What are the benefits of paying social security as self-employed in Spain?
When overseas residents in Spain discuss social security in the context of the self-employment (autonomo) system, it is usually to bemoan the high fixed cost of the monthly payments when set against the seemingly negligible benefits that they buy. Â It is well known that autonomo social security costs are approximately 250â‚¬ per month regardless of how much income and profits are earned by the payer. Â The autonomo guide on this site has a discussion of the exemptions from paying autonomo social security and discounts available (autonomo social security). Â This article is going to make a few points about the benefits.
This is probably the main benefit of being in the autonomo social security system, formally known as RETA or Regimen Especial Trabajadores Autonomo (the link is to the social security website's page that deals with RETA). Â For foreigners below the retirement age and without an employment contract, going self-employed is practically the only way of getting into the state healthcare system. Â Anyone paying into the RETA is entitled to get a healthcard from the month in which they join (contributions are payable for the whole of the month in which you join). Â Family members can be included in the autonomo's coverage as long as they live at the same address and they may be asked to prove their familial connection (e.g. by showing all the claimants on a Libro de Familia or family book, obtainable from the Registro Civil or Registry Office). Â But then again this may not be necessary. Â It seems that every autonomous region and almost every social security area have their own system. Â Ask either at the social security office when you join the RETA or at the health centre, the larger of which have a person / office dedicated to social security matters.
Paying into the RETA counts towards a state pension which can be drawn even while still running the business / being autonomo (i.e. before actual retirement) but there are complications. Â You must have paid into the system for 15 years before reaching retirement age (currently 65) and two of those years must have been in the last 8 years before retirement. Â Note that anyone short of the fifteen years contributions can continue contributing after reaching 65 to ensure their right to a contributory pension.
Anyone retiring without fifteen years of pension contributions will get the bare minimum "welfare" pension which is currently set at 340â‚¬ a month (but paid 14 times a year so annually 4,756â‚¬ a year)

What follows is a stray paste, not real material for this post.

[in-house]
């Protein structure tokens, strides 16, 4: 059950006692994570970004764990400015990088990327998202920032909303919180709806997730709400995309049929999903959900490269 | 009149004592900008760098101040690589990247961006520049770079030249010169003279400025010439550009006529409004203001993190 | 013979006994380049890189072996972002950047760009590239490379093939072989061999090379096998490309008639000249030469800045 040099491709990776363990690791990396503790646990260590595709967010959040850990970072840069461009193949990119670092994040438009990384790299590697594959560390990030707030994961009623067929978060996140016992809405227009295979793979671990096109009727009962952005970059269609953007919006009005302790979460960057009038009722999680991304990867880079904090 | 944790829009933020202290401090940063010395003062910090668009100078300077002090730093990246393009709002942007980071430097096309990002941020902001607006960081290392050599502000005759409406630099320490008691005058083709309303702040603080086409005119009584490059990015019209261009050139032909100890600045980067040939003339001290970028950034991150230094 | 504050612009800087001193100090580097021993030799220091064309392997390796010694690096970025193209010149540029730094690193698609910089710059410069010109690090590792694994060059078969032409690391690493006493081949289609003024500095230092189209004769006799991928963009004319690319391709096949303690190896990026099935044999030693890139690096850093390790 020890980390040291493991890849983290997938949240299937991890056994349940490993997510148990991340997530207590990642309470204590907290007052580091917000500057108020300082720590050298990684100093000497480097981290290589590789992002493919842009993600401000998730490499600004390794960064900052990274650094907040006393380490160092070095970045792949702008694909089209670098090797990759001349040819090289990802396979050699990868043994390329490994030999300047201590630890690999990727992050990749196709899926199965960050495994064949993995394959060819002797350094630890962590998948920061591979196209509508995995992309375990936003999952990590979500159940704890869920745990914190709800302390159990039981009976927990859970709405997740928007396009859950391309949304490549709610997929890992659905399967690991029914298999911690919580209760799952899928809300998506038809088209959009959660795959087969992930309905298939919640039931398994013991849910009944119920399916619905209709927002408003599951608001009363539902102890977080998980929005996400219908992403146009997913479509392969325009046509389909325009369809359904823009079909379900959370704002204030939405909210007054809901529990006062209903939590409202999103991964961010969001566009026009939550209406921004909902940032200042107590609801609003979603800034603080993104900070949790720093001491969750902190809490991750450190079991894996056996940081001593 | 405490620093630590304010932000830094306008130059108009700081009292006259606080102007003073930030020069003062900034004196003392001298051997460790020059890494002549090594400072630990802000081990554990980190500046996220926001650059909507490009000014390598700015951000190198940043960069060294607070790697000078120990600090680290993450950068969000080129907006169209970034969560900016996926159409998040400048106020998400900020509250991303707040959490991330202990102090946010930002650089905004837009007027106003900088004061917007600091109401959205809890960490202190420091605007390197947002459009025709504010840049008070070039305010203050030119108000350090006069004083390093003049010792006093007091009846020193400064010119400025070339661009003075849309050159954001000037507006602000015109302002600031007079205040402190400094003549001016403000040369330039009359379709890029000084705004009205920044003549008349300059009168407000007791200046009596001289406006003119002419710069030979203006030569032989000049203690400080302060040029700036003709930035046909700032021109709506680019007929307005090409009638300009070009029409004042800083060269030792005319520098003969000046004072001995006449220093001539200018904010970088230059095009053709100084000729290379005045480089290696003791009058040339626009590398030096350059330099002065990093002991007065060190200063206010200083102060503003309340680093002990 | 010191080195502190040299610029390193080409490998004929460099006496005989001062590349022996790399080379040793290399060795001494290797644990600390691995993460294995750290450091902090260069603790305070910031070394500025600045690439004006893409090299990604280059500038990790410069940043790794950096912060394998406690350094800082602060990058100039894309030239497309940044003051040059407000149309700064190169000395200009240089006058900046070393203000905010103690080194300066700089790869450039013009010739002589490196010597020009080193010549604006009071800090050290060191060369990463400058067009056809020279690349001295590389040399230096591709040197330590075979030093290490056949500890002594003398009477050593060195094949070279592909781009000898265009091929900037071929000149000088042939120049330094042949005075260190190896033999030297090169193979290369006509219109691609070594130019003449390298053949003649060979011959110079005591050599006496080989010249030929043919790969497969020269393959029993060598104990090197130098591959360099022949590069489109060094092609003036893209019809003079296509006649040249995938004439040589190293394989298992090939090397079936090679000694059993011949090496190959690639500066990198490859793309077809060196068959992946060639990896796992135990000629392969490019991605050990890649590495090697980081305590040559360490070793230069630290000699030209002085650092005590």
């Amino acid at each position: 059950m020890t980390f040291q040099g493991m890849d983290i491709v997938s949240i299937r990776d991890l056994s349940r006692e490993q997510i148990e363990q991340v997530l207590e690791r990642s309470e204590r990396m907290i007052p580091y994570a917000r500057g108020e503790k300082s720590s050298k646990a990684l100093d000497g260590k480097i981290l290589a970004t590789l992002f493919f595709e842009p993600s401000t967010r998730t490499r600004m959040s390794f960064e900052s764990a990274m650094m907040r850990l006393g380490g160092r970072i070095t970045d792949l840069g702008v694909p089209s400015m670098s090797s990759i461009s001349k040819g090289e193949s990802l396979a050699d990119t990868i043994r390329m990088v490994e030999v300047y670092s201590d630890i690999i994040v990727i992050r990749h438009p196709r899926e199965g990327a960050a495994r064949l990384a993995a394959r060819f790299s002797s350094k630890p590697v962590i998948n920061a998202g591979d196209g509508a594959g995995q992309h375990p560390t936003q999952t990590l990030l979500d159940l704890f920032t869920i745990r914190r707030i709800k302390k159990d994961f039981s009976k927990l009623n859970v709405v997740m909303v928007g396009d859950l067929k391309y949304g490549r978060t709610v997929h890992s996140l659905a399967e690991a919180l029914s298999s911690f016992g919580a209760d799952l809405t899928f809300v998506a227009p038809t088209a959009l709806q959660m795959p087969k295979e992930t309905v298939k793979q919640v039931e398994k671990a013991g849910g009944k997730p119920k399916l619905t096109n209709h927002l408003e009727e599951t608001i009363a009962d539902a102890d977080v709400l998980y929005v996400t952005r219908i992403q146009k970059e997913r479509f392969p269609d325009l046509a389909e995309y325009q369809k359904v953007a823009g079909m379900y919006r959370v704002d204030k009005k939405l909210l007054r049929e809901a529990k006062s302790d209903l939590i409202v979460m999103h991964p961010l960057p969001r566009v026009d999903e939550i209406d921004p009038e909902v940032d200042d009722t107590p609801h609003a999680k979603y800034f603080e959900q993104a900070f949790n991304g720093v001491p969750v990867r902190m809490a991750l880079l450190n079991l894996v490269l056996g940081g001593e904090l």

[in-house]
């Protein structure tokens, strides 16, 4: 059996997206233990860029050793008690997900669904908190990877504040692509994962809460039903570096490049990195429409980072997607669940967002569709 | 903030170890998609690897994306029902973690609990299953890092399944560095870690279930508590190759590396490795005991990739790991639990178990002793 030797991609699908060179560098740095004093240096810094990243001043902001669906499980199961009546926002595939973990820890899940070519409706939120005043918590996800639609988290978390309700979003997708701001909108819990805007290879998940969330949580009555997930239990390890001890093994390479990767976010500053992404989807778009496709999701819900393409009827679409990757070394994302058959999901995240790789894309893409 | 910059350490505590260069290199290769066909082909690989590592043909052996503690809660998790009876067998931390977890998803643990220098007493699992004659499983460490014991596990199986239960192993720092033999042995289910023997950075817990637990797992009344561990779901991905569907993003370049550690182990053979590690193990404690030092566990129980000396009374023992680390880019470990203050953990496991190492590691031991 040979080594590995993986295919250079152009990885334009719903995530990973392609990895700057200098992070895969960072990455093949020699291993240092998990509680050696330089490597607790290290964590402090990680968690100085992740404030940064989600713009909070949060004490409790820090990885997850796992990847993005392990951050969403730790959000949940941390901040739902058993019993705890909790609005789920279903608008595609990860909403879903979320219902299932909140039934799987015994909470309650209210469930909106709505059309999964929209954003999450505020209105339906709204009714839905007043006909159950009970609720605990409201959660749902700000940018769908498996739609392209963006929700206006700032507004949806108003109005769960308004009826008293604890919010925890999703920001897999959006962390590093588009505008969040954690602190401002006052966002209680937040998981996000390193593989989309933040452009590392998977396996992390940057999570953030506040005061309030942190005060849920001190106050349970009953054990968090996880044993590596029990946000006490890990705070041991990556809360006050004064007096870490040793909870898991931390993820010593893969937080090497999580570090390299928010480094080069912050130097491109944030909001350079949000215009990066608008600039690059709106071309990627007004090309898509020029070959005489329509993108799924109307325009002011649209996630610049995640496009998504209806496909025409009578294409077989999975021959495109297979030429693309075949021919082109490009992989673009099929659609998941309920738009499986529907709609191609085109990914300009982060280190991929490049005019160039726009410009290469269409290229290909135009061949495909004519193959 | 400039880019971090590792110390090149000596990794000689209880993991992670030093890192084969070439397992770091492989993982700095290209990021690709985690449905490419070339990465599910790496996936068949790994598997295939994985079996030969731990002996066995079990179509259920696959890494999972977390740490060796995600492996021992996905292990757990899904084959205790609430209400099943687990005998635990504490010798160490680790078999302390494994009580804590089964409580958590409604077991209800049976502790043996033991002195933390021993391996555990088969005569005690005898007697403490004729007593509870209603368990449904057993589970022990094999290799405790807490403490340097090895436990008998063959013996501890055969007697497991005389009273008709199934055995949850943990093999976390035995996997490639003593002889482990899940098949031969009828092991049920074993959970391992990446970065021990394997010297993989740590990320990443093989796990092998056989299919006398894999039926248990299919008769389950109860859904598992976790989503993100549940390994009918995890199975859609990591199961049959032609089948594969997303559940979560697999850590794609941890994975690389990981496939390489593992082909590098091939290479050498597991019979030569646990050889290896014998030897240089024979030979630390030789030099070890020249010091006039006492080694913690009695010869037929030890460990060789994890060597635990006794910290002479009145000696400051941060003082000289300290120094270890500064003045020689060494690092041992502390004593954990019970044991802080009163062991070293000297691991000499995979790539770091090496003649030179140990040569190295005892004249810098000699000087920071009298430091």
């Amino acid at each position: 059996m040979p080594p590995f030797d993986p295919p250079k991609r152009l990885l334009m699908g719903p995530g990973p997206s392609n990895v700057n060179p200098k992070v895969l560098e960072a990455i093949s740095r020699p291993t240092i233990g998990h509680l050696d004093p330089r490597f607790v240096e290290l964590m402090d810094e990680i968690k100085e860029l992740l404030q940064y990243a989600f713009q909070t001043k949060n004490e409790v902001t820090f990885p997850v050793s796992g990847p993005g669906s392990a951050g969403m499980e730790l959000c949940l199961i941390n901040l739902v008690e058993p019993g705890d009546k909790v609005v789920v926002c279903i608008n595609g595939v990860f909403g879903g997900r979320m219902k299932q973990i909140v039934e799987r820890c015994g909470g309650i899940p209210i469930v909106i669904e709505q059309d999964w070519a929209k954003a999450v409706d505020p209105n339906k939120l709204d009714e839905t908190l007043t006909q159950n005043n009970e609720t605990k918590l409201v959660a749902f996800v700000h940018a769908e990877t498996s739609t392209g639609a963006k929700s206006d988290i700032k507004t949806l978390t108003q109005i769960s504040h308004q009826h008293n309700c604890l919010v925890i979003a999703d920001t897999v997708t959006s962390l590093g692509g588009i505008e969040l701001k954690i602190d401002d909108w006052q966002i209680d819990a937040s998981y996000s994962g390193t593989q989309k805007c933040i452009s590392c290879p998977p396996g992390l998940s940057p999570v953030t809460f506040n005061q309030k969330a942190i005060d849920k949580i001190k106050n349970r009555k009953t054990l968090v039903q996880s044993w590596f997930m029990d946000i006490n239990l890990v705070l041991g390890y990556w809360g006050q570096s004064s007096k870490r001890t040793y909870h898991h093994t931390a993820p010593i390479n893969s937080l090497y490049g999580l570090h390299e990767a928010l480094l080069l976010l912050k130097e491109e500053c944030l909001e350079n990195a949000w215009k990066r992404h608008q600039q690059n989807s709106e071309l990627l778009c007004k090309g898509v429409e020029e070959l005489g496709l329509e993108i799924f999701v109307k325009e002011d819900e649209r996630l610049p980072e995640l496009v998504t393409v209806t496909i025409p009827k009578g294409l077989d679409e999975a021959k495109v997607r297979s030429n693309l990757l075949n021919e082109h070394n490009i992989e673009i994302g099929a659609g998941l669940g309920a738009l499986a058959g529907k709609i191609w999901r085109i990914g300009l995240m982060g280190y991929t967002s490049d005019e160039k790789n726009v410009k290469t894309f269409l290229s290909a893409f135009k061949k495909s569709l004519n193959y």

Anyone who has made the 15 years will get a pension based on a combination of the amount of years contributions and the amount actually paid, but there is a minimum which is considerably more than the welfare pension: 588â‚¬ a month or 8,229â‚¬ a year, rising to 10,152â‚¬ a year if you are married to someone who has no pension. Â Those who have made the maximum contributions can receive up to 35,000â‚¬ pa.
If you have made contributions in another EU state these should count towards your Spanish pension and vice versa (if you retire in another EU state your Spanish contributions should count towards your state pension).
Most people attach little value to these accrued pension rights and focus on the health benefits. Â This can be short-sighted as, with today's low annuity rates (which show no sign of rising), it would cost a lot of money to buy a state pension of the magnitude possible in the Spanish system (150-200,000â‚¬).
Traditionally those in the autonomo system have not been entitled to unemployment benefits but this has been changed recently. Â For additional contributions of 14â‚¬ the autonomo can claim around 589â‚¬ (more for autonomos with children) for a limited time, between 2 and 12 months depending on how long the additional contributions have been made. Â But you cannot claim if you end your business "voluntarily"; the system is new so it is uncertain how voluntary will be defined in this context.
Sickness and accident benefits
Again this is an area where the benefits are not generous. Â For one thing you have to have paid the additional sickness and accident contributions and secondly to have got sick or injured while at work. Â While you are claiming you have to continue paying the monthly contributions, something which applies even if you are pregnant or on maternity leave.
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